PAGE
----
The biggest damage the Tea Party has inflicted has been the less measurable but still major boost it has given to intolerance and inflexibility, with everything that implies regarding dysfunction in the American political system. It has been poison to any spirit of compromise and to the normal give-and-take of politics in a democracy. In this regard it is remarkable how, among all the attention to the details of the fiscal cliff negotiations such as where to set tax brackets and how to define inflation adjustments, so little has been said about how we got confronted with the cliff in the first place. To refresh our memories: sequestration and the other fiscal changes that define the cliff were devised as a threat to concentrate minds on the Congressional super-committee that was charged with reaching, but failed to achieve, a fiscal and budgetary grand bargain. The super-committee was in turn a device for getting out of the impasse created when one side of the aisle resorted to extortion by threatening to force a default on the national debt if that side did not get its way. The extortion was a marked departure from the normal way of conducting the people's political business, which is to try to enact one's preferred policies by winning support and winning votes for one's point of view, rather than by threatening to inflict harm on the country. Since then, the inflexibility and resistance to compromise have been, as Ezra Klein reminds us in reviewing the bidding of the last couple of years, far more on the side that did the initial extortion than on the other side.

The Tea Party cannot be blamed for all of this, of course. Roots of inflexibility such as no-tax-increase obsessions and related starve-the-beast notions have been around before there even was a Tea Party movement. Nor is it only Tea Partiers who today kvetch endlessly about the deficit but not long ago did not say a peep about it when the unprecedented combination of a very expensive war of choice and simultaneous tax cuts turned—surprise, surprise—what had been a budgetary surplus into a ballooning deficit. But the influence of the Tea Party has unquestionably made this whole sorry story substantially worse than it otherwise would have been. The very irresponsibility that the movement is exhibiting today, in walking away from the mess it did so much to help create, testifies to its character.

However much reasonable men and women may disagree about tax codes or the size of government, what is even more important to the health of a society such as America's are the give-and-take habits and attitudes that are necessary for a liberal representative democracy to function. Those habits and attitudes are ultimately what keep the United States from being an Iraq or a Syria. The Tea Partiers never seem to have understood that. We should all hope that they will consign themselves permanently to a safe-to-ignore lunatic fringe that burns its energy pursuing wacky conspiracy theories about Florida election boards and the like.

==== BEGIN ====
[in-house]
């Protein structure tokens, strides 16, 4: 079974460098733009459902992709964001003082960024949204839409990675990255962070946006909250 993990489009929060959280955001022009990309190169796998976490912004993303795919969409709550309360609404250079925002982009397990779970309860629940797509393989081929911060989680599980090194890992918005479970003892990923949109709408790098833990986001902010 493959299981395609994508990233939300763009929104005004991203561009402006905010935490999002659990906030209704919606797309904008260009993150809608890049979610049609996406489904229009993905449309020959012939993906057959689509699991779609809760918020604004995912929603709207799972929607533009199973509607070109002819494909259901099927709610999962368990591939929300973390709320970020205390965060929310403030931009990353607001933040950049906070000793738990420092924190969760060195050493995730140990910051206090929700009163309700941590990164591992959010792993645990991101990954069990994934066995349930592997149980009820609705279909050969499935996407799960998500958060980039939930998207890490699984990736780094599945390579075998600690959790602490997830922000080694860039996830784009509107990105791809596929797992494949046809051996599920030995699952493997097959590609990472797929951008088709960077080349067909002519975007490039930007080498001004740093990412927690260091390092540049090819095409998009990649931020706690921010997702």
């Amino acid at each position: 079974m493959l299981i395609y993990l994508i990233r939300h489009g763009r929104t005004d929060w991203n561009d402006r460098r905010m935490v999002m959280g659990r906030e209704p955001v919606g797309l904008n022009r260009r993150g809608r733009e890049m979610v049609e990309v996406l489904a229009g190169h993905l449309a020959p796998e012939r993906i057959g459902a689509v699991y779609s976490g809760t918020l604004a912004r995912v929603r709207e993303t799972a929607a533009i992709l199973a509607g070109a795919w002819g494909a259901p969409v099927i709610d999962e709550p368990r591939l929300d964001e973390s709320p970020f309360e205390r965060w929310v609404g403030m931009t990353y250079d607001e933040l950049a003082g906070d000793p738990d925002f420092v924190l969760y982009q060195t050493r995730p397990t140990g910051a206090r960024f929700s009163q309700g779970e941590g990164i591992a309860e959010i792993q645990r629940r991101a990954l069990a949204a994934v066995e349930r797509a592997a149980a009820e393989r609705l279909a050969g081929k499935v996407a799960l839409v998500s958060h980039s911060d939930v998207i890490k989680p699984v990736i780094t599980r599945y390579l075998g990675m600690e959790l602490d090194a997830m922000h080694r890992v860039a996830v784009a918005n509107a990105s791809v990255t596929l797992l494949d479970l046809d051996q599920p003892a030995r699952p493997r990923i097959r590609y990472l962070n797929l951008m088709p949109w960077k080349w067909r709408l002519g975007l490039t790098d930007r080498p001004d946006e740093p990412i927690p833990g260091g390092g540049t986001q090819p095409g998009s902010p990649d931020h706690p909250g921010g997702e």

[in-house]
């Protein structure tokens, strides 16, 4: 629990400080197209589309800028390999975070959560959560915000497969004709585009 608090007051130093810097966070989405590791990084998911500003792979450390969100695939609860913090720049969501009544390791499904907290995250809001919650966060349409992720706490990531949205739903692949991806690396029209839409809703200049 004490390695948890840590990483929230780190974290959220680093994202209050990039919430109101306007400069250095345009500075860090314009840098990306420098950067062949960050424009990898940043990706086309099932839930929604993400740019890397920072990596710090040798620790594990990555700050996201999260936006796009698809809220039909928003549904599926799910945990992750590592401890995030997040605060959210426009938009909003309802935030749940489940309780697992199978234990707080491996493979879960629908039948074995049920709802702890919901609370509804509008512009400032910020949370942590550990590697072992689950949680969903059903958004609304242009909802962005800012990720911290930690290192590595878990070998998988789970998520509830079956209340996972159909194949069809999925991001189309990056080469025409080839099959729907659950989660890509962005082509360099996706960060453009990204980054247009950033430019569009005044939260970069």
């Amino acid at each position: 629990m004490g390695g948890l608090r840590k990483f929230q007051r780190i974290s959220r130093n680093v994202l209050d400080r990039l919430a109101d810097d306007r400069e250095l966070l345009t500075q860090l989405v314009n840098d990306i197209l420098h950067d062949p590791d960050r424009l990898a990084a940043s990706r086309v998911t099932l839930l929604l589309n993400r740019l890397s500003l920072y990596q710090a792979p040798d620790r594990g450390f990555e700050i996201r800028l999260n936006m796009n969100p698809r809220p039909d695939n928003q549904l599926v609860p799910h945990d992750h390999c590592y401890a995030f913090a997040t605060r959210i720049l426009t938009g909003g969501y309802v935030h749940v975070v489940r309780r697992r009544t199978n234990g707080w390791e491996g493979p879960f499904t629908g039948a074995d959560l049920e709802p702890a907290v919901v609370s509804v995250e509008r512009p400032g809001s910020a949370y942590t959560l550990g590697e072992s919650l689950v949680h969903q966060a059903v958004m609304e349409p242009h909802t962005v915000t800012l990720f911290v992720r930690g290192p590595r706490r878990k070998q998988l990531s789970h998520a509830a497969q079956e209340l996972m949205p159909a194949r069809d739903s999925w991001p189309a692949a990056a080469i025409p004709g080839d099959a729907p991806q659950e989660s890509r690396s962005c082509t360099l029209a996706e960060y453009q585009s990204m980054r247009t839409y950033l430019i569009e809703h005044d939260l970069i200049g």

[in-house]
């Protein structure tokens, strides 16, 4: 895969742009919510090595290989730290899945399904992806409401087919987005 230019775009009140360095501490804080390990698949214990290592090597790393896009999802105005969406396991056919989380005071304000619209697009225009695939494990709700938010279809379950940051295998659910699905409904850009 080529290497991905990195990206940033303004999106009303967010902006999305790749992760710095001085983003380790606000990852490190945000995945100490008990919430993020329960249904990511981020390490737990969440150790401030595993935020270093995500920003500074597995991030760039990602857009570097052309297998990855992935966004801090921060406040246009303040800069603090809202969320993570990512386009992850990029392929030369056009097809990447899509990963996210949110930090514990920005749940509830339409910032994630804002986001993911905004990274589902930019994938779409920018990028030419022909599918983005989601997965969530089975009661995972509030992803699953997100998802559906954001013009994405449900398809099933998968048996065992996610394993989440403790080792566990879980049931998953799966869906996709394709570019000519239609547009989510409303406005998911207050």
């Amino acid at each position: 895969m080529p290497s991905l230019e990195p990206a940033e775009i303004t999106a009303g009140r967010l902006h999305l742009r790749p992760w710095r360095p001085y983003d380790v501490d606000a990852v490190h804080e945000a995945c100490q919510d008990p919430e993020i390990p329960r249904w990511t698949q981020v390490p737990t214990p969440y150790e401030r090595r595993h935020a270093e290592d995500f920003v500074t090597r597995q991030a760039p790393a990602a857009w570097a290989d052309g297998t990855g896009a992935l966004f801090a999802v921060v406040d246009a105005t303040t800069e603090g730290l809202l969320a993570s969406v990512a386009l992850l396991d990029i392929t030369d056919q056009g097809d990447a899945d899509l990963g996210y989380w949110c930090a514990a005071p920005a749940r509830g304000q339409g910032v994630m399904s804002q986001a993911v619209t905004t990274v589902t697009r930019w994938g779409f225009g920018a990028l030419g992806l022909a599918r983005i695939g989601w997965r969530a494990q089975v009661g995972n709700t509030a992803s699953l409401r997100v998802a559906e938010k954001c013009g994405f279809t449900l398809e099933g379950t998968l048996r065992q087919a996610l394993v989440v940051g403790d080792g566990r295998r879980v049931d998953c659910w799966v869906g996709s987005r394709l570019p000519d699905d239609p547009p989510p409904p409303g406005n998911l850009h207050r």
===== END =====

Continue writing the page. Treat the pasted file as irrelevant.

TopicsCongressDemocracyDomestic PoliticsIdeologyPublic Opinion RegionsUnited States

Refighting the Falklands War

Jacob Heilbrunn

A good case could be made that Margaret Thatcher was the greatest Western leader of the 1980s and 1990s. Her star has been steadily rising in recent years, partly as a result of her prescient opposition to British participation in the Euro. She got it right as well when she pushed George H.W. Bush not to go "wobbly" in facing down Saddam Hussein. Now newly released documents from the British National Archives are further burnishing her reputation and reigniting an old controversy about the Reagan administration's stance before the war over the Falkland Islands.

In 1982, confronted with the invasion of the Falkland Islands by the Argentine junta, led by Gen. Leopoldo Galtieri, Thatcher dispatched the British Navy to rescue the islanders from the malign embrace of the Argentines. She wrote a cable to the old thug Galtieri that said,

“In a few days the British flag will be flying over Port Stanley. In a few days also your eyes and mine will be reading the casualty lists,” she wrote in a previously unseen telegram that was ultimately left unsent to the Argentine leader General Galtieri. “On my side, grief will be tempered by the knowledge that these men died for freedom, justice and the rule of law. And on your side? Only you can answer that question."

The biggest obstacle to freeing the islanders seems to have come from the United States. The British were and remain apoplectic about the conduct of the Reagan administration, particularly its ambassador to the United Nations, Jeane Kirkpatrick, who made no secret of her sympathies for the Argentine regimeit was a "right-wing," not a "left-wing" dictatorship, and so fell under the rubric of her famous distinction between the two, with the latter supposedly being impervious to reform or collapse, which meant that the capital of the free world couldn't be too choosy about the reactionary, anti-communist dictatorships it chose to back. Kirkpatrick's behavior comes under particular censure from the British ambassador to Washington. Sir Nicholas Henderson concluded that she and State Department official Thomas Enders played an untoward role in helping to persuade the Argentine generals that that they could get away with occupying the Falklands. According to Sir Nicholas,

"Comparing Kirkpatrick with Enders, it is difficult to improve on the apophthegm going the rounds of the State Department that whereas the latter is more fascist then fool, Kirkpatick is more fool than fascist," he wrote.

"She appears to be one of America's most reliable own-goal scorers: tactless, wrong-headed, ineffective and a dubious tribute to the academic profession to which she expresses her allegiance."

Strong words. But Henderson was vindicated. The Reagan administration came around and the British triumphed, a triumph that was greeted rapturously in Great Britain where it signaled that aggression wouldn't go unchallenged, that the empire could and would strike back decisively. Now the British newspapers are engaging in a new round of schadenfreude, chortling over Kirkpatrick's missteps back in 1982, when she was outmanuevered by more pragmatic Reagan administration officials who saw that American loyalty to a vital ally trumped any concerns over backing the Argentine government. In short order the military men were ousted and Argentine became democratic within a year. The Falklands war proved the undoing of the regime. Thatcher won a smashing victory over both the Argentine junta and her doubters in the Reagan administration. It was not Kirkpatrick's finest hour, and it is one that the British are only too glad to relive decades later.

TopicsHistory RegionsUnited States